The kitchen may be closed, but Chef Johana Langi isn’t sitting still. Since her boss, celebrated chef Daniel Boulud, had to temporarily shut down his restaurants during New York’s COVID-19 lockdown, Chef Johana has been busy working on a new skill: making flowers out of fondant and decorating cakes. It’s that ethos of hard work and passion for all things pastry that bring her to 10 years working in some of New York’s best kitchens this fall—and all without a culinary degree. We asked Chef Johana about how she got here, and what advice she has for women on the way.
How did your career in pastry start? Give us the movie montage version.
I really wanted to go culinary school when I was in high school, but my parents said I should go to college first. I don’t think they took it very seriously. So I majored in English literature, thinking I wanted to be a food writer. When I was a senior I was really lucky to get an internship in the Good Housekeeping test kitchen, in the kitchen appliance department. We got all the newest ovens and we’d test bake all these cookies and see how they came out. We’d get new gadgets in and see the new and latest thing. I also did taste tests with the nutrition department. During my lunch break I’d go to Bouchon Bakery and get a macaron. The whole experience piqued my interest again.
I decided I wanted to go into the kitchen and I wanted to do pastry.
I was graduating in the Great Recession. I made a spreadsheet, listed all the restaurants I wanted to contact with the chef’s name, and started calling. A month later I landed an internship at Bouchon Bakery—the same one I used to get macarons from.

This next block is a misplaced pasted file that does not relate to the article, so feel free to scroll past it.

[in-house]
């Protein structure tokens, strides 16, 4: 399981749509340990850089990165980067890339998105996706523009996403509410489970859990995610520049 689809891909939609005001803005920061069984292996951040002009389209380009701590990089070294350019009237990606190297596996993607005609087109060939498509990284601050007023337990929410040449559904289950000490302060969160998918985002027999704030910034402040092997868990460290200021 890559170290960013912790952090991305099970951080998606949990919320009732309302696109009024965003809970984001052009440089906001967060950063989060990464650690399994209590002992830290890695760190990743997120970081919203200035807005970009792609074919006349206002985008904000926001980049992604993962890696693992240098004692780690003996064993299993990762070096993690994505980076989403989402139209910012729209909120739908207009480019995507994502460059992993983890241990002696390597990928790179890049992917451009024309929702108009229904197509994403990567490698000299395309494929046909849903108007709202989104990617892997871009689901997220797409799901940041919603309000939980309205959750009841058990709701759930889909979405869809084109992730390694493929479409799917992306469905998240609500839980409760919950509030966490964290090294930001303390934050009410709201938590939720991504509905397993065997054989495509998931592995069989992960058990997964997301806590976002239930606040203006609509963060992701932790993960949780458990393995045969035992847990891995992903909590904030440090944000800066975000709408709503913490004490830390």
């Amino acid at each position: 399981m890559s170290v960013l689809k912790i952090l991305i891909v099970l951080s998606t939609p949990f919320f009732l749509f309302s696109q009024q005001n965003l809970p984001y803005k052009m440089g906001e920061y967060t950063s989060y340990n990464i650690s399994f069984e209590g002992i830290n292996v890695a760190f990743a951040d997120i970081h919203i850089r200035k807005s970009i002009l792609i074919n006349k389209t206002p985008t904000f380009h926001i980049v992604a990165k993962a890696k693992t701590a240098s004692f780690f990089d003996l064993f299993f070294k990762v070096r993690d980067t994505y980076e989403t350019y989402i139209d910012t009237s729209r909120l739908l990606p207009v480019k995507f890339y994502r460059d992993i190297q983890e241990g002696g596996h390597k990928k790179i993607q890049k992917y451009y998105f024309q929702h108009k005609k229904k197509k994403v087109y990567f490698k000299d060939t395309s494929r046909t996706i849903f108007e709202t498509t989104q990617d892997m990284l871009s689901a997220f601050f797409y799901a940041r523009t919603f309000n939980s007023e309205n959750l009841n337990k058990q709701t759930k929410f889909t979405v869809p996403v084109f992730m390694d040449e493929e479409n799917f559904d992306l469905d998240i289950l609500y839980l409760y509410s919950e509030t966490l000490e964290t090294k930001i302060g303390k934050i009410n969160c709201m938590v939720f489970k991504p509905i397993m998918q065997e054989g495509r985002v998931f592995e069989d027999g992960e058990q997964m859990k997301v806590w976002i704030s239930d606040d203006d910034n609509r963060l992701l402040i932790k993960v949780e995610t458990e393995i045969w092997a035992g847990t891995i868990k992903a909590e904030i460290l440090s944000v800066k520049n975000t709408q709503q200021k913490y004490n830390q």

The internship was three months, 60 hours a week. The best part was that I was able to do tarts one day, macarons the next. They had a chocolate room so I could work with the chocolatier. All of their baking was done in the Per Se kitchen. I was able to work in the bread department and see how that kitchen worked. It was a really good immersive experience. I was able to see the organization of a well-run kitchen and all the hours you have to put into your job.
What was your first real job?
After that internship I was really lucky to get a position as pastry cook in a restaurant called Ciano. That was a really big turning point for me. For one, I was paid, for another, I met my mentor there, the pastry chef Bjoern Boettcher. He took me under his wing and was really patient. He realized I was willing to work really hard and do what needed to be done. He always answered my questions and was really honest with me about the industry. I followed him to other restaurants as well. After about a year and a half at The Lambs Club, I went to Saul Restaurant in the Brooklyn Museum to become a pastry chef, then to work at Junoon before going back to The Lambs Club.
A big highlight of my career was when I was able to take over my mentor’s position as executive pastry chef there. It was a really gratifying feeling. Making the decision to do pastry as a profession has been a distinction that’s really helped me.
How did you land your current role as pastry chef of Boulud Sud and Bar Boulud?
After The Lambs Club I took a break. I did a lot of traveling. I wanted to think about what else I wanted to do and what I wanted to be in the industry coming out of that role. Did I want to open something up, did I want to consult? The hours at a restaurant are so long and so hard. I’ve always put a lot of work and a lot of effort into everything I do. It’s easy to get burnt out after consecutive hours of working and forget why you’re there.